8.Grinding or clenching teeth:

When I was younger, I had the tendency to grind my teeth. Now that I know its negative effects, I am not sure I am ever going to do that again. This is because excessive pressure on the teeth and gums can contribute to periodontal disease.

9.Poor nutrition:

Poor nutrition, of course, has general negative impacts on our immune systems; our teeth are not left alone. A diet lacking essential nutrients can weaken the immune system and make your gums more vulnerable to infection.

These factors go a long way toward increasing the risk of developing periodontal disease. I hope you monitor your nutrition to avoid these painful diseases.


The older we grow, the more weakened our immune system is. What this simply means is that the risk of periodontal disease increases with age, so as you get older, you really need to pay more attention to your oral health.

11.Weakened immune system:

There are some medical conditions that automatically weaken the gum, such as HIV/AIDS or cancer, and treatments like chemotherapy can compromise your immune system. These conditions increase the risk of periodontal disease.

12.Poorly fitted dental restorations:

In situations where you might have performed surgery on your teeth, there’s a possibility that ill-fitting dental crowns, bridges, or dentures can create spaces where bacteria may reside, which can cause gum inflammation.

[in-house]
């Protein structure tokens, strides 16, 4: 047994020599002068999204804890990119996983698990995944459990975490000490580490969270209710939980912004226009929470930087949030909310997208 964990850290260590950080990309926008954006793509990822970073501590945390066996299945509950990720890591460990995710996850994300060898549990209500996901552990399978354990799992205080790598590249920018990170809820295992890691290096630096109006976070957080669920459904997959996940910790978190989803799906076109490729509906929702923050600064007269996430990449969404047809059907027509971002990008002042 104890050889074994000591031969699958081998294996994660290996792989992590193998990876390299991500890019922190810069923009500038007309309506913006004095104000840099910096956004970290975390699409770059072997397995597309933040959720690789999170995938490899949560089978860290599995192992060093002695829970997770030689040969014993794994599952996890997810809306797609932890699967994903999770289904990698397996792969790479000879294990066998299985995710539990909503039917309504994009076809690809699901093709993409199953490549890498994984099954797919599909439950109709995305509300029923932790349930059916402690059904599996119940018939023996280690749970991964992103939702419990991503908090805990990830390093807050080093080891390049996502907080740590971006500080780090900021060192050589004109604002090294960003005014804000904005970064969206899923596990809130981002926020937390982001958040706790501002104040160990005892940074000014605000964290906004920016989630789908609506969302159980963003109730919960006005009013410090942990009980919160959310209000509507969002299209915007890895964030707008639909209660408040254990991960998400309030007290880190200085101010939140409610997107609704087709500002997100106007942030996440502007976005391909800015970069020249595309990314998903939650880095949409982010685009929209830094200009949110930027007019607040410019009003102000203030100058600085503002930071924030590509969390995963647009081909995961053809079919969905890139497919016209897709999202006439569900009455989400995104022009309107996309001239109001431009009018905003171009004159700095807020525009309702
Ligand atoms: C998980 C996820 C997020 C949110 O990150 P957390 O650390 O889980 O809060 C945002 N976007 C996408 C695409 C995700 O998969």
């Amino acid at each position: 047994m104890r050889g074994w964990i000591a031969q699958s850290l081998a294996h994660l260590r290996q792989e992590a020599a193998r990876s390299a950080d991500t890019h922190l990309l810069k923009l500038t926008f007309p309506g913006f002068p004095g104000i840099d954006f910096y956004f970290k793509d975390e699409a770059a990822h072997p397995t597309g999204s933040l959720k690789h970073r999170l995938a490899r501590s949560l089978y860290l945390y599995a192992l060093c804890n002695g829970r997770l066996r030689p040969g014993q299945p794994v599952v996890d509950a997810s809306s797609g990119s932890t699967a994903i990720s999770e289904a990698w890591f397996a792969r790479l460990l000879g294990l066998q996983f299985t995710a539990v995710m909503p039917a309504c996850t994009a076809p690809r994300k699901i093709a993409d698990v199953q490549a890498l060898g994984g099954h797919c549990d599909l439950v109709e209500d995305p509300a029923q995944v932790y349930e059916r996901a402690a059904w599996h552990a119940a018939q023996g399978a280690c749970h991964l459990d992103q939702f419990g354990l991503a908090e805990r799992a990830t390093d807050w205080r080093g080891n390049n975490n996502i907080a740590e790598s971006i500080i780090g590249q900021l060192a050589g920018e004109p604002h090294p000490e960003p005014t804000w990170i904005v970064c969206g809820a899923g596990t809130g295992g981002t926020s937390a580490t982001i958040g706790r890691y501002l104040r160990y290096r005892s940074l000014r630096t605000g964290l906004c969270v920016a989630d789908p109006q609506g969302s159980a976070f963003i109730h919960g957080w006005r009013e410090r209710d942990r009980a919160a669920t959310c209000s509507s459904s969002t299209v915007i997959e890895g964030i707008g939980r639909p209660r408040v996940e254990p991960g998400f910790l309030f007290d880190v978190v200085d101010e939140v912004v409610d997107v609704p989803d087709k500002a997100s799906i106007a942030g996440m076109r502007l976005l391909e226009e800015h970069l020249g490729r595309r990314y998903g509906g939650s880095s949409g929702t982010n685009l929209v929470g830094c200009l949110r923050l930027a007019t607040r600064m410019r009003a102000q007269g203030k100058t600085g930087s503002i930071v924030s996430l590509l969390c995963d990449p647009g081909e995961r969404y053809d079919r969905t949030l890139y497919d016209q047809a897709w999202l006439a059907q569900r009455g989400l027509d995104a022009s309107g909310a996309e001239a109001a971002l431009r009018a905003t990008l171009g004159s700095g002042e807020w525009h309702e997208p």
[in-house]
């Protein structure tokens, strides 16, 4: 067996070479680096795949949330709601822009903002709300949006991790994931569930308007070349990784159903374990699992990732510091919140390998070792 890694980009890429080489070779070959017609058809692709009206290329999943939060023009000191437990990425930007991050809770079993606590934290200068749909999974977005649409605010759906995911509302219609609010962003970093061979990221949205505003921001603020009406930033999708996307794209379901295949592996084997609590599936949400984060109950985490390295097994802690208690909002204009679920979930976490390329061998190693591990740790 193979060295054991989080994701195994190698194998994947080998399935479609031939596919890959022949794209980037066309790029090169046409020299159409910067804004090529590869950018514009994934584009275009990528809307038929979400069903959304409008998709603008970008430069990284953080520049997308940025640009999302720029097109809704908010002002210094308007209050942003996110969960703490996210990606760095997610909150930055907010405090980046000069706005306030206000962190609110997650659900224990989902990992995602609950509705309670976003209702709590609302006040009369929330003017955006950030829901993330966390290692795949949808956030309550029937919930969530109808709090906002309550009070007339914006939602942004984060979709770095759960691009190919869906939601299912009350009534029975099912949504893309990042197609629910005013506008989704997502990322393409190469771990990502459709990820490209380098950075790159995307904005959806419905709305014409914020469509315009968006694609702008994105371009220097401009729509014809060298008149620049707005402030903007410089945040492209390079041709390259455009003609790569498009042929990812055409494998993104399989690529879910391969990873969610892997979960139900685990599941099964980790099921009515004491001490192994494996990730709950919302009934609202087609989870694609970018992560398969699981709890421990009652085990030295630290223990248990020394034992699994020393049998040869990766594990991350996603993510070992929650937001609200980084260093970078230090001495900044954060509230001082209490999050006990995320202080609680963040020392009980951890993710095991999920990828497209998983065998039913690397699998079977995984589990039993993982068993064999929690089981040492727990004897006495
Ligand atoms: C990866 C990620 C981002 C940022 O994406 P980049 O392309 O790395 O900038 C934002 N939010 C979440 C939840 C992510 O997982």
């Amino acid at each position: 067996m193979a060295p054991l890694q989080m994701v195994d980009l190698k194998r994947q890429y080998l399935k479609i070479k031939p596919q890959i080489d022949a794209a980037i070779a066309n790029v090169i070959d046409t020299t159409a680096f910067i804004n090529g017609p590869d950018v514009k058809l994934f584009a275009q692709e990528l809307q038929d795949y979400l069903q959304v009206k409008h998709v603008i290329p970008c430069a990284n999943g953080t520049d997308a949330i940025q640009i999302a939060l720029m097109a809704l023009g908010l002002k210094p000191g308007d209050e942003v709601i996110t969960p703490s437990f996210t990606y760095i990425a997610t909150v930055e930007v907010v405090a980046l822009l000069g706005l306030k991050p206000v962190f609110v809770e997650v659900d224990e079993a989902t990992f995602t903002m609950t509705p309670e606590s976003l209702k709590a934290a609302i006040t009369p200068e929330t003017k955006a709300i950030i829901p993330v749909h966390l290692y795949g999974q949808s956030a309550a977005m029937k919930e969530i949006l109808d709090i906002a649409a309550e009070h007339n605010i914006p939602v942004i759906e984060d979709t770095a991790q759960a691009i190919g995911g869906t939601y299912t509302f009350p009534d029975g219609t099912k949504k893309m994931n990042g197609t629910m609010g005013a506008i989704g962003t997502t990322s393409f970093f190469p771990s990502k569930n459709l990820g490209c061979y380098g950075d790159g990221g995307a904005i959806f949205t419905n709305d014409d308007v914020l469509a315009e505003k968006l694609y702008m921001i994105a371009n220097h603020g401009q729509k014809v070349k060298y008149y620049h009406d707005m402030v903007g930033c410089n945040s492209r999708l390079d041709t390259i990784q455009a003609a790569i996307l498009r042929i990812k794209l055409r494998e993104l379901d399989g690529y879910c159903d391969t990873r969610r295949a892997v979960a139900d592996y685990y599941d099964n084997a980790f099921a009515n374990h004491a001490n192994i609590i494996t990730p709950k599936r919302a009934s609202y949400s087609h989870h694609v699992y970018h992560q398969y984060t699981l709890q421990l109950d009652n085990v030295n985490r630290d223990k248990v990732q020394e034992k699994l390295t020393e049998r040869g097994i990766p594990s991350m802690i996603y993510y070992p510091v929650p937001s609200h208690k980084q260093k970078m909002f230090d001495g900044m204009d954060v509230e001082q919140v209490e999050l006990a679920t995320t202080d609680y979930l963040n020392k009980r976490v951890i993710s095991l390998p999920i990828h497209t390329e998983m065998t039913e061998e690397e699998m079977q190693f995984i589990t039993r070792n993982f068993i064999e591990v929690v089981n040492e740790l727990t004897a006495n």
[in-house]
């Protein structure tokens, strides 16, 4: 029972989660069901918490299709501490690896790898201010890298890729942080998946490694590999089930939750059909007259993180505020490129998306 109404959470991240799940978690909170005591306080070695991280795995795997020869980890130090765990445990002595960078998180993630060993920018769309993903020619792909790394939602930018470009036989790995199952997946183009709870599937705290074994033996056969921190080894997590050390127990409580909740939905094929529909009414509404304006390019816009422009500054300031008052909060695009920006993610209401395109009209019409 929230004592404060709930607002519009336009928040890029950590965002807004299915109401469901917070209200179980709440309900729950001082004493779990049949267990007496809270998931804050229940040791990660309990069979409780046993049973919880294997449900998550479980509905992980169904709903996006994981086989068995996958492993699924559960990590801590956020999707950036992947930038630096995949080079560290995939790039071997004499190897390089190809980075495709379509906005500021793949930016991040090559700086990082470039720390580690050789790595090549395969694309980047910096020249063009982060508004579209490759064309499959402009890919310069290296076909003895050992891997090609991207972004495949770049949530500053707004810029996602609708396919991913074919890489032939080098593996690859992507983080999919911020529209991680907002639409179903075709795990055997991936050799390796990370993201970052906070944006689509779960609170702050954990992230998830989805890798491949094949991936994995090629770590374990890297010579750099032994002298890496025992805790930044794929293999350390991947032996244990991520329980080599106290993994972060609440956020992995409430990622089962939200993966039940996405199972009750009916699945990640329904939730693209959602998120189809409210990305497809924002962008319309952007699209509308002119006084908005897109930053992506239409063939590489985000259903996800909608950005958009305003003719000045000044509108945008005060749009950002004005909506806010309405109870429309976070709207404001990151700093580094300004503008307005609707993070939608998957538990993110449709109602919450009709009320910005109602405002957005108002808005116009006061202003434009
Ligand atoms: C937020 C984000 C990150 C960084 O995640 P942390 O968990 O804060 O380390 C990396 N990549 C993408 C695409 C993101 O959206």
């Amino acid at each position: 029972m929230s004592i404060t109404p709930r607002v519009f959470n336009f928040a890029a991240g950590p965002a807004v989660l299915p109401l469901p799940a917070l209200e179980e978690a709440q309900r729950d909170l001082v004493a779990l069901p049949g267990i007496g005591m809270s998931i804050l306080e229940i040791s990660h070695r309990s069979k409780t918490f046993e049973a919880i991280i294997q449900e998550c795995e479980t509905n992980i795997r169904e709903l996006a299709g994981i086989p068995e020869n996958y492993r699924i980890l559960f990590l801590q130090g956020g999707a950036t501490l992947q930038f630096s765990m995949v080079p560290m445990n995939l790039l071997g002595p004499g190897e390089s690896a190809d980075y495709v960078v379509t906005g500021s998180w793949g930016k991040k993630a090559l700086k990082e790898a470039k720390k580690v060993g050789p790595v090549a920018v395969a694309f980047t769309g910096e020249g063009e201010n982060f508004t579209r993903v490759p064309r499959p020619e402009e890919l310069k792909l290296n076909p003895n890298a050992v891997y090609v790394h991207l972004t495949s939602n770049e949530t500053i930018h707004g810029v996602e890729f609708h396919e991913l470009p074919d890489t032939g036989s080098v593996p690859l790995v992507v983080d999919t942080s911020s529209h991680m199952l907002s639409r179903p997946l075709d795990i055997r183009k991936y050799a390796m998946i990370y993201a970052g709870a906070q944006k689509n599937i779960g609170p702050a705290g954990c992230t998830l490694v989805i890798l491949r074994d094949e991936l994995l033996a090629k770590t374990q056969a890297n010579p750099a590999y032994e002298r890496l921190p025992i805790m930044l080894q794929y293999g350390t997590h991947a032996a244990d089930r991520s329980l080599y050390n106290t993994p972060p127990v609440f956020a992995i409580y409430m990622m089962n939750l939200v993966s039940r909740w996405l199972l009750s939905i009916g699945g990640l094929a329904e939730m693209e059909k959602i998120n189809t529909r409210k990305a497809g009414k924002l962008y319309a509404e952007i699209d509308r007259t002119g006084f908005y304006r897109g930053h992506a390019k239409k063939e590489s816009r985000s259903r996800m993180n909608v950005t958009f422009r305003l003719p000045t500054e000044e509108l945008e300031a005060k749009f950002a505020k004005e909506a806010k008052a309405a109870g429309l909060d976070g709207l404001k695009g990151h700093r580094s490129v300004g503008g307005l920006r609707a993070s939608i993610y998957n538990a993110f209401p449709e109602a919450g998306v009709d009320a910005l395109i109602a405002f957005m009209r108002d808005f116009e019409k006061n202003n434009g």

How Long Can You Keep Your Teeth With Periodontal Disease?

Like we said earlier, periodontal disease, also known as gum disease, is a chronic condition that affects the gums and supporting structures of the teeth. It is caused by bacteria, leading to inflammation and infection.

If left untreated, periodontal disease can have serious consequences for your oral health. Here’s a simplified explanation of how long you can keep your teeth with periodontal disease:

1.Early stage (gingivitis):

Gingivitis is the initial stage of periodontal disease; you can call it the formulation period. During this period, it affects only the gums, and its characteristics are redness, swelling, and bleeding.

If you apply proper dental care like regular brushing, flossing, and professional cleanings, gingivitis can be reversed. If you treat it promptly, you can maintain your natural teeth without significant damage.